By David Cho
Washington Post Staff Writer
Wednesday, October 28, 2009
The Federal Reserve Bank of New York said Tuesday that it had no choice but to instruct American International Group last November to reimburse the full amount of what it owed to big banks on derivatives contracts, a move that ended months of effort by the insurance giant to negotiate lower payments.
Fed officials offered the explanation in a rare response to a media report after Bloomberg News said that the New York Fed, led at the time by then-President Timothy F. Geithner, directed AIG to make the payments after it received a massive government bailout. The officials said AIG lost its leverage in demanding a better deal once the company had been saved from bankruptcy.
Lawmakers and financial analysts critical of the payouts say it amounted to a back-door bailout for big banks. AIG, the recipient of a $180 billion federal rescue package, ended up paying $14 billion to Goldman Sachs over months and $8.5 billion to Deutsche Bank, among others. Before the New York Fed intervened, AIG had been trying to persuade the firms to take discounts.
The precise cost to taxpayers of these decisions is difficult to determine. Bloomberg, quoting an industry source, reported Tuesday that AIG was aiming to pay just 40 percent of the $32.5 billion it owed to the banks. Using those figures, the report concluded that the government needlessly overpaid $13 billion.
But government and industry sources familiar with the matter questioned the 40 percent figure and said it was not proper to apply it across all the contracts. These sources spoke on the condition of anonymity because the discussions were private. Few of these sources disputed that the payments by AIG were expensive for taxpayers.
New York Fed officials explained that the main reason creditors were willing for a time to accept less than full reimbursement was their fear of an AIG bankruptcy. The government's rescue of the company removed that threat and left the company with virtually no way to wrestle concessions from the banks.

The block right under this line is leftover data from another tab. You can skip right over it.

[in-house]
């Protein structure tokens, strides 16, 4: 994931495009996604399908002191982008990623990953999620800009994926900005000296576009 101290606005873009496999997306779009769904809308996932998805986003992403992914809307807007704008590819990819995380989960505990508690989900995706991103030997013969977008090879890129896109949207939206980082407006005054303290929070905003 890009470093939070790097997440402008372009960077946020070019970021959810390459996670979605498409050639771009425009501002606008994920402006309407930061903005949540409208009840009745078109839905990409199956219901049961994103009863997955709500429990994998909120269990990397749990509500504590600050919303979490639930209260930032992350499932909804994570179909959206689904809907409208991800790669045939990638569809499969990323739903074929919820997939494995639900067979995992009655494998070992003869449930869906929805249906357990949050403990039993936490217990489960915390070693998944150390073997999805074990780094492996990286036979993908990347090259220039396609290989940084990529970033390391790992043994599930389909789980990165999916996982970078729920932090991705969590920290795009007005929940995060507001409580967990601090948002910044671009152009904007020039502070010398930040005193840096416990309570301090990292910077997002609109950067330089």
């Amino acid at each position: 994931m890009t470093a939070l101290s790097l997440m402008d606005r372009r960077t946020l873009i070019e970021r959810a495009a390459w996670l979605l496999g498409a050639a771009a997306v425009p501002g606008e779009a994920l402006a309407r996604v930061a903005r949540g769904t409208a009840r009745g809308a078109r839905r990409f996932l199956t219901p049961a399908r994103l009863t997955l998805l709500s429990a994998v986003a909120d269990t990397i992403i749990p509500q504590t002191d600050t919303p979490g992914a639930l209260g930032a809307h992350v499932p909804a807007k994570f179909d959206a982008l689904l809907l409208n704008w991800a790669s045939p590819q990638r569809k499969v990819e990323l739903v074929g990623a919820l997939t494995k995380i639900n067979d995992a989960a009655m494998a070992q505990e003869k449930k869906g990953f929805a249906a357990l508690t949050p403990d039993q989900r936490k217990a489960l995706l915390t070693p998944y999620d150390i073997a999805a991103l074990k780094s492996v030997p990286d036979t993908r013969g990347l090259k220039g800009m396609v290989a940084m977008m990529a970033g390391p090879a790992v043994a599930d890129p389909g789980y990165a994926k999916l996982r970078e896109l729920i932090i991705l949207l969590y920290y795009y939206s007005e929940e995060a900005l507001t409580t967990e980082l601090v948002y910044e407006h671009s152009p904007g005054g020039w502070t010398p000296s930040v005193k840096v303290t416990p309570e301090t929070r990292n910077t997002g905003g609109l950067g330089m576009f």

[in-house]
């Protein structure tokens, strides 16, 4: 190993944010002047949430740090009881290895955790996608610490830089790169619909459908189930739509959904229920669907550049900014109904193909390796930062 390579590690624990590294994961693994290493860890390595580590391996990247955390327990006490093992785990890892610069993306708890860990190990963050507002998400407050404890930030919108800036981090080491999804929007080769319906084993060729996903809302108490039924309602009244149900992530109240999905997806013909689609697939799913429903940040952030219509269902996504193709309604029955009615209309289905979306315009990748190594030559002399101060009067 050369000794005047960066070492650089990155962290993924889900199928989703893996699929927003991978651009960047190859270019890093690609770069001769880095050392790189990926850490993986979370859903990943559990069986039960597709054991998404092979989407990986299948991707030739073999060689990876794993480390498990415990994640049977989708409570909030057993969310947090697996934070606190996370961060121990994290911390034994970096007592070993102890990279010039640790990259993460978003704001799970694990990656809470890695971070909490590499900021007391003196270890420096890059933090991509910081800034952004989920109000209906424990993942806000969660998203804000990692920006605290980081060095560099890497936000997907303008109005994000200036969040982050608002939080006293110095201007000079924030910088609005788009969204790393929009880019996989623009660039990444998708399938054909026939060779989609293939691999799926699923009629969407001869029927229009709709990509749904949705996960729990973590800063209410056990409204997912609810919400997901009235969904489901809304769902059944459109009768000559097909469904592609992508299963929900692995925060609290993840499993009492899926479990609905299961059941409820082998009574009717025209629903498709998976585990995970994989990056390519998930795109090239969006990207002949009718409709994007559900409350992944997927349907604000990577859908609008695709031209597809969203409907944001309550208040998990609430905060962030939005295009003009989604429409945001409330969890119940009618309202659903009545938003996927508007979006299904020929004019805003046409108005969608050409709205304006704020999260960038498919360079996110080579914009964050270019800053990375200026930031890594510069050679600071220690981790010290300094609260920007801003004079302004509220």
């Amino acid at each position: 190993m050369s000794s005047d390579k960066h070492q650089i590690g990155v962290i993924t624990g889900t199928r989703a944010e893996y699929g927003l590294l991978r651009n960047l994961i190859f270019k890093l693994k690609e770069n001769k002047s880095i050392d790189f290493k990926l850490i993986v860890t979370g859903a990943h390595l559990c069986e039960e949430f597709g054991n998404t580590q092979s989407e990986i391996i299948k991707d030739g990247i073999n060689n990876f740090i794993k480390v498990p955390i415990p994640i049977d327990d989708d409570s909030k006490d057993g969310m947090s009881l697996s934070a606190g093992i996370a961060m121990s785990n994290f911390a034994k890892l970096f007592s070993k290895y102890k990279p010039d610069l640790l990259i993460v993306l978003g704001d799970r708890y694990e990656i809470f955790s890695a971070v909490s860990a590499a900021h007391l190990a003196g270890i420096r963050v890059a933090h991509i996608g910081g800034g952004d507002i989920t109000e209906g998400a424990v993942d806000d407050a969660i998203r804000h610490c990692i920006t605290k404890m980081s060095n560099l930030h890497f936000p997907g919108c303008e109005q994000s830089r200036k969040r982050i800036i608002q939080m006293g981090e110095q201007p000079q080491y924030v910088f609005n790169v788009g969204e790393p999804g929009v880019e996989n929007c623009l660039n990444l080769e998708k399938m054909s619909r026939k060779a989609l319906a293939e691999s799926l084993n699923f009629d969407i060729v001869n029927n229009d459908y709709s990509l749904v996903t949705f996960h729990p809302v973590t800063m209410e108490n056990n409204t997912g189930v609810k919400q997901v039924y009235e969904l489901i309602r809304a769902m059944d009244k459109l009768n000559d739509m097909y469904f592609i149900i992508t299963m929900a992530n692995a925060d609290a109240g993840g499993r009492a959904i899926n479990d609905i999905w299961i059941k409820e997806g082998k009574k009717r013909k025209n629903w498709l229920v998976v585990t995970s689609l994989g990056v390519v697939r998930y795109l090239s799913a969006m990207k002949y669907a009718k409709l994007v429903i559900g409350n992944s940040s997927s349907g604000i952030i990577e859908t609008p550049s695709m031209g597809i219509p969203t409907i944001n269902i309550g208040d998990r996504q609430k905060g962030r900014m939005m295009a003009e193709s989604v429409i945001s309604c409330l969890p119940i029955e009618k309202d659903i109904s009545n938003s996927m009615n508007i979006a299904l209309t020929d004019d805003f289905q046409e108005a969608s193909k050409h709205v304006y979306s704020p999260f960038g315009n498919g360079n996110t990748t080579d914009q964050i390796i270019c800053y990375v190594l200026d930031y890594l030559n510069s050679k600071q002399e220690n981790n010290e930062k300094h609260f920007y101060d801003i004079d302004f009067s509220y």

"In its negotiations with its counterparties, AIG just didn't have the same bargaining power that it did with the Federal Reserve standing in the background," said Thomas C. Baxter, New York Fed's general counsel. "The only sensible outcome was to give them what they were legally entitled to."
Moreover, AIG's foreign creditors told the Fed that they were barred by their governments from accepting partial reimbursement unless AIG faced bankruptcy, because doing so would amount to giving a gift to a U.S. company, according to officials at the New York Fed. Because the law prohibits the central bank from favoring some banks over others, New York Fed officials said they had determined that all of the creditors, foreign and domestic, had to be paid in full. They also decided it would be improper for the Fed to use its power as the banks' regulator to pressure them into taking less money.
Baxter said that the New York Fed "engaged a couple of institutions as to whether they would contemplate a discussion of taking a couple of points less than what they were entitled to." But he said officials were also racing to prevent AIG's collapse and did not have time to get involved in protracted negotiations with each creditor.
For years, AIG sold a type of insurance contract called a credit-default swap. In these transactions, AIG agreed in exchange for fees to cover losses if an investment went sour. During the credit crisis, when many investments collapsed, AIG didn't have enough money to cover all the promises it had made in its swap contracts.
The cash crunch at the firm nearly brought down the global financial system because so many banks and other investment firms had counted on AIG to cover losses. Facing this threat, government officials rescued the firm with one of the largest bailouts in history.
Now treasury secretary, Geithner did not respond Tuesday to a request for comments made with Treasury's public affairs office.
The Federal Reserve has declined to detail the terms of the deals and specifics about negotiations with creditors. The Bloomberg report quoted an unnamed AIG executive who said he was pressured by New York Fed officials to refrain from filing any documents with the Securities and Exchange Commission that would divulge the deals' details.
But Baxter said that was not true. "Our position has always been if your securities lawyer says it is necessary for AIG to make a particular filing, that's what AIG must do," he said.
Bloomberg and other news media organizations have sued to obtain records of the meetings and phone calls, including those made by Geithner. A U.S. District judge ruled in Bloomberg's favor in August, but the Fed has since appealed and won a ruling to keep the information sealed. The identities of the banks were made public when Sen. Christopher J. Dodd (D-Conn.) demanded the information in March.